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Wednesday, May 11, 2016

Day 2: Cannon Beach and Haystack Rock

Cannon Beach and Haystack Rock, Oregon
Cannon Beach and Haystack Rock, Oregon
Oh Cannon Beach.  You beautiful thing you.  

Cannon Beach was a last minute add on for the trip, and a chance to skirt around the beaches of the Pacific Northwest.  Originally, I was going to cut right across from Portland straight to the coast and start in Tillamook.  After talking with Tyler, long term resident of Oregon and surfer of the coast, he recommended we start a little further North to see the beautiful (and popular) sights of Astoria and Cannon Beach.  I am so glad we added on this little "excursion" as it brought me to this beautiful spot, Cannon Beach. 

Horses at Cannon Beach and Haystack Rock, Oregon

In 2013, National Geographic magazine listed Cannon Beach as one of the 100 Most Beautiful Places in the World. Remember my morning on this beach, and looking back at the pictures of the wide flat sandy beaches with layers of mountains and hillsides in the background, with sea stacks and monolith's towering out of the water, it is so easy to see why. This beautiful beach is nine miles long, but what makes it so unique is how wide and flat this sandy beach really is.  You can walk the beach, run the beach, ride your horse down to the beach and even bike on the wide expanses of hard packed sand that is Cannon Beach.  People flying kites, bikers skirting around, dogs running up the beach, people taking pictures (and lots of selfies) and kids playing in the sand is the typical scene at Cannon Beach.  
Cannon Beach and Haystack Rock, Oregon

Not only is this beach one of the most beautiful places in the world, but it is also one of the most photographed views along the Oregon Coast. And let's not forget, the famous backdrop in the movie, The Goonies.  I even face timed one of my best friends on the beach in front of Haystack Rock to confirm its "Goonieness". 

Cannon Beach and Haystack Rock, Oregon

Haystack Rock is the third largest coastal monolith in the world and is designated as a National Wilderness Area. Haystack Rock sits at the edge of the shoreline at 235 feet high.  The area below the rock is a rocky tide pool referred to as a Marine Garden. Here, visitors will discover colorful tide pools full of various critters, including nesting seabirds (Tufted Puffins!).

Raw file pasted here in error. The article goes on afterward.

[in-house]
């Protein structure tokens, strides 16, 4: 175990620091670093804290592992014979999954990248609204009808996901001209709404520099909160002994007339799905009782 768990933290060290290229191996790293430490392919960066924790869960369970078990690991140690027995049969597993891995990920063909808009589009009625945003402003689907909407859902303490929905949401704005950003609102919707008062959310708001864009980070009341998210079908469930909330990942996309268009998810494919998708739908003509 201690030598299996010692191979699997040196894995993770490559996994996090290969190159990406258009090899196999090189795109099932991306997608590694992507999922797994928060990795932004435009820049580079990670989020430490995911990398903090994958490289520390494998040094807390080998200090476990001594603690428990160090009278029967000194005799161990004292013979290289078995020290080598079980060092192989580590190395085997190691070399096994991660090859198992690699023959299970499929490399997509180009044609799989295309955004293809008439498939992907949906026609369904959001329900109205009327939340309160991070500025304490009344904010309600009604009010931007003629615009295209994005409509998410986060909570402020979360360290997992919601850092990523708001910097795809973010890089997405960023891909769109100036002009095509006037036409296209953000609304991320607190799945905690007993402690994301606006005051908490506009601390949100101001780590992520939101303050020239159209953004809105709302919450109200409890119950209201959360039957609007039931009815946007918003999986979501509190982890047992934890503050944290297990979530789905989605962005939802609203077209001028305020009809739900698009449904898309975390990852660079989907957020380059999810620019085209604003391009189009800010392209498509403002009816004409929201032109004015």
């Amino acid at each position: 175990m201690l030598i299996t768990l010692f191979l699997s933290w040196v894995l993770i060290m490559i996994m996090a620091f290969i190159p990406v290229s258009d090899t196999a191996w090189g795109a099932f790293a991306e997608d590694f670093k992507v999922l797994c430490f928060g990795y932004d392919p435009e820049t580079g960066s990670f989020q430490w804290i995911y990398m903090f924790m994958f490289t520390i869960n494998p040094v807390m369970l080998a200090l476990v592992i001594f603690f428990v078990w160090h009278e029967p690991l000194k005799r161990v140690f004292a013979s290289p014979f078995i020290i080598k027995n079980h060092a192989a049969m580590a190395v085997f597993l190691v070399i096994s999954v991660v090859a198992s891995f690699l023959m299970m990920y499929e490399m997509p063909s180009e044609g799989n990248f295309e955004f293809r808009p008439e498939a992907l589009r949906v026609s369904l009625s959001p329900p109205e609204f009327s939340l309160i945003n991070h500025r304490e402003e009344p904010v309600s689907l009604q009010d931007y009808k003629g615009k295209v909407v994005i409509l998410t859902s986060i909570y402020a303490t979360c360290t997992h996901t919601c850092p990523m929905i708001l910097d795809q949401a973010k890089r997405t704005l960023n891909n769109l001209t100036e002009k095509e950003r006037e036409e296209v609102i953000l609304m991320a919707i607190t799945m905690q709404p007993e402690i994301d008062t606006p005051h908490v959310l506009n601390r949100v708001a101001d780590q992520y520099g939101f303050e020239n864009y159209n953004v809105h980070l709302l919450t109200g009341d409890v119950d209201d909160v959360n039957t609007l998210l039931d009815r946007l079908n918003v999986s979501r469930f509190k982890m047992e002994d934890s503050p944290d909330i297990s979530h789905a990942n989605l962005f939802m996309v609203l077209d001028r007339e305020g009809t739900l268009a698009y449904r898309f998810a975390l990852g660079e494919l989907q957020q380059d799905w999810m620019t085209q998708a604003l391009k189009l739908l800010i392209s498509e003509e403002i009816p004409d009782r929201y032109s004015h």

Cannon Beach and Haystack Rock, Oregon

If you are like me, you have probably gotten this far into the post and wondered how this beautiful spot got its famous name.  Cannon Beach was named for a cannon that was discovered on the beach in the 1800's. In 1846, the U.S. Navy schooner Shark was wrecked while trying to leave the Columbia River. A large piece of the schooner's deck with a cannon and capstan attached washed up on the beach, and the town's name is based on this event.

No cannons today, just a touristy paradise with beautiful beaches and the most quaint little artsy town.

Cannon Beach and Haystack Rock, Oregon

This little town reminded me of somewhere back East, a little town on the Cape maybe, or a little section of Nantucket (well, what I imagine Nantucket to look like at least, I still need to go).  This picturesque small-town "village by the sea" is easily walkable with sidewalks, cross walks, and enough Starbucks to keep any West Coaster happy.  Visitors to Cannon Beach can explore  the many pathways, enjoy public art, museums, and have lunch in the many courtyards. 

Cannon Beach is known as one of the Northwest’s top art towns with it's many art galleries, adorable shops, cafes and fine dining restaurants. 
And of course, it wins another award as one of America's Best 100 Art Towns. 

Cannon Beach and Haystack Rock, Oregon

If you are planning a trip to the Oregon coast, do as the tourists do and stop at Cannon Beach to take an iconic picture in front of Haystack Rock.  Before continuing down the coast, stop in one of the many art galleries, grab a coffee at a nearby cafe, and enjoy the simple and rustic charm of this section of the Oregon Coast.  

1 comment :

  1. I love beaches, but still haven't been able to find one worth going despite living in a coastal city. I'm sure that after reading your experience, many people would be tempted to visit the beach at least once.


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